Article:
Play around with your favorite ingredients. Make it your own and enjoy!

Irish Side Dishes, Not Just for St. Patrick’s Day

So sorry I didn’t get this published yesterday but the masses of weeds in my front yard, nurtured by the spring rains and then gorgeous sunshine we’ve had, were demanding my attention and the day just got away from me.

So, continuing on with the results of my culinary “St. Patrick’s Day Project”, today I am sharing with you the side dishes. Sides don’t often get the attention they deserve. They are the back-up singers. The best supporting actor and actress. Humbly taking a back-seat to the entrée. Both of these sides, however, deserve their moment in the spotlight.

Sweet and Sour Red Cabbage and Colcannon.

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Both are traditional Irish dishes, which many of us seek out only when preparing a St. Patrick’s Day feast. After selecting these dishes from the Irish Pub Cooking cookbook that inspired me and preparing them on St. Patty’s Day, I am here to tell you I will be making them again soon. These are not just for St. Patrick’s Day. In fact, I will be making the cabbage for Easter dinner and can hardly wait to share it with the friends and family who will join us. It is fresh and bright and the color is beautiful. This cabbage was one of my absolute favorite dishes of the St. Patrick’s Day meal. Sweet with apples, brown sugar and spices and just a little bit tart and tangy with a touch of vinegar, it will be a most welcome addition to Easter dinner.

Here’s how you make it …

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Sweet & Sour Red Cabbage from “Irish Pub Cooking”, Parragon Books

Modifications I made will be in italics.

Ingredients

  • 1 medium head of red cabbage
  • 2 Tbsp olive oil
  • 2 onions, finely sliced
  • 1 garlic clove, chopped
  • 2 small baking apples, peeled, cored and sliced
  • 2 Tbsp light brown sugar
  • 1/2 tsp ground cinnamon
  • 1 tsp crushed juniper berries – I left these out
  • whole nutmeg, for grating
  • 2 Tbsp red wine vinegar
  • grated rind and juice of 1 orange
  • 2 Tbsp cranberry jelly – I used jellied cranberry sauce
  • Kosher salt and pepper

Directions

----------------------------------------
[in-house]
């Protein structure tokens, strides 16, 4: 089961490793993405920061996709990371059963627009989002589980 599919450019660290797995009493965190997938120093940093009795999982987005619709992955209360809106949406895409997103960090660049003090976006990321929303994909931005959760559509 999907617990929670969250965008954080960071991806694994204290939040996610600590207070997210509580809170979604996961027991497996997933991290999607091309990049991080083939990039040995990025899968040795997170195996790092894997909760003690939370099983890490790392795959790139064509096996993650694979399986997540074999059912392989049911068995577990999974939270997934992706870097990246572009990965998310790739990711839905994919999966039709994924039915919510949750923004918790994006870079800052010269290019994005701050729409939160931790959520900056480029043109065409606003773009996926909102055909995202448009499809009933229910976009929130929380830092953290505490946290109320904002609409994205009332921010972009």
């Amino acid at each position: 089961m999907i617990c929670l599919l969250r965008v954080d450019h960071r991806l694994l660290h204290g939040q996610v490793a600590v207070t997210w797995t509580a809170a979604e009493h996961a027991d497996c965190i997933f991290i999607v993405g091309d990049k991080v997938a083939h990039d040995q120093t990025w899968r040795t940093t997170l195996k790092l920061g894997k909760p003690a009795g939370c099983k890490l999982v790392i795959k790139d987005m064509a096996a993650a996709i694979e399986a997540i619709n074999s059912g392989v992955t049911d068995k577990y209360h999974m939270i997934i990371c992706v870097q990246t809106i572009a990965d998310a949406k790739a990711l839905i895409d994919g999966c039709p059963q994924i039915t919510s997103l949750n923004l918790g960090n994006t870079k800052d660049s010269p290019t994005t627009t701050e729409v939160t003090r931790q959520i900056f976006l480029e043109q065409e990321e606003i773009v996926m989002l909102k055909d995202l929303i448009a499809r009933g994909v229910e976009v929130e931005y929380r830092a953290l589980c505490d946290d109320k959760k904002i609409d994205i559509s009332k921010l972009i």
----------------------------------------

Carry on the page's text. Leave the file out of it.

Cut the cabbage into quarters, remove and discard the central stalk, and shred finely. I just thinly sliced it.

Heat the oil in a large pan and add the cabbage, onions, garlic, and apples (I used Granny Smith). Sprinkle over the sugar, cinnamon, and juniper berries and grate a quarter of the nutmeg into the pan.

Pour over the vinegar (I was out of red wine vinegar and used apple cider vinegar) and orange juice and add the orange rind (zest). Stir well and season to taste with salt and pepper.

Cook over medium heat, stirring occasionally, until the cabbage is just tender but still has “bite”. This will take 10-15 minutes, depending on how finely the cabbage is sliced.

Stir in the cranberry jelly and add more salt and pepper if necessary. Serve hot.

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Colcannon

What in the world is colcannon? It is simply mashed potatoes with cabbage or kale and leeks or scallions mixed in. I did mine with kale and scallions and it was delicious.

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You may have noticed that I served the colcannon with a plain mashed potatoes option. My husband may be of Irish descent but he is a mid-western American boy who doesn’t want anything green in his mashed potatoes.

Colcannon is simple and a nice twist on plain old (albeit much-loved) mashed potatoes. First, make a standard batch of mashed potatoes, the amount depending on the number of people you will be feeding. This particular recipe recommends the following for 1 pound of potatoes, which will serve 4, …

  • 1/2 small head of cabbage (about 2 cups of chopped kale)
  • 6 scallions, cut into 1/4 inch slices

Remove and discard the central stalk from the cabbage or kale and shred finely. Cook in a large pot of boiling salted water for 1-2 minutes (blanching) until it is soft. Drain thoroughly.

Mix the cabbage or kale and mashed potatoes together, then stir in the scallions. Season well with salt and pepper. Serve immediately. I recommend eyeballing it and adding in as much or as little kale and onions as you like. You really can’t go wrong.

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Both of these dishes were delicious and added wonderful color to the plate.

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I hope you’ll try them and as always, I’d love to know what you think. Enjoy!

Tomorrow, the main dish – Beef in Stout. Heavenly.

 

Family Dinner Favorites: Easy Parmesan “Risotto”, the Perfect Side

Yesterday, I promised to tell you about the “Risotto” I served with Barefoot Contessa’s Lemon Chicken Breast. I would NEVER want to disappoint you so here is the scoop on this incredibly easy and delicious side dish that you MUST have in your culinary arsenal. This is also a Barefoot Contessa Recipe – of course, the woman is a genius – and comes from the “How Easy is That?” cookbook; here’s the link …

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Easy Parmesan “Risotto”

“Risotto” is in quotes because the end result is a creamy rice dish but the preparation is nothing like a risotto; that is why it is easy.

Put the arborio rice in a dutch oven with chicken or vegetable stock and cook it in the oven for about 50 minutes. No ladling stock, no standing over the stove.

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Play around with how you finish it. Change up the vegetables or cheese. You may need to reduce the cooking time slightly and add a little more “finishing” stock than it calls for to make sure it is creamy and not sticky.

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Easy-Risotto-5“Nathan, what do you have in your hand?”

“Peas mommy, I yike dem!”

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Frozen Peas, the perfect snack for a five-year-old. Who knew?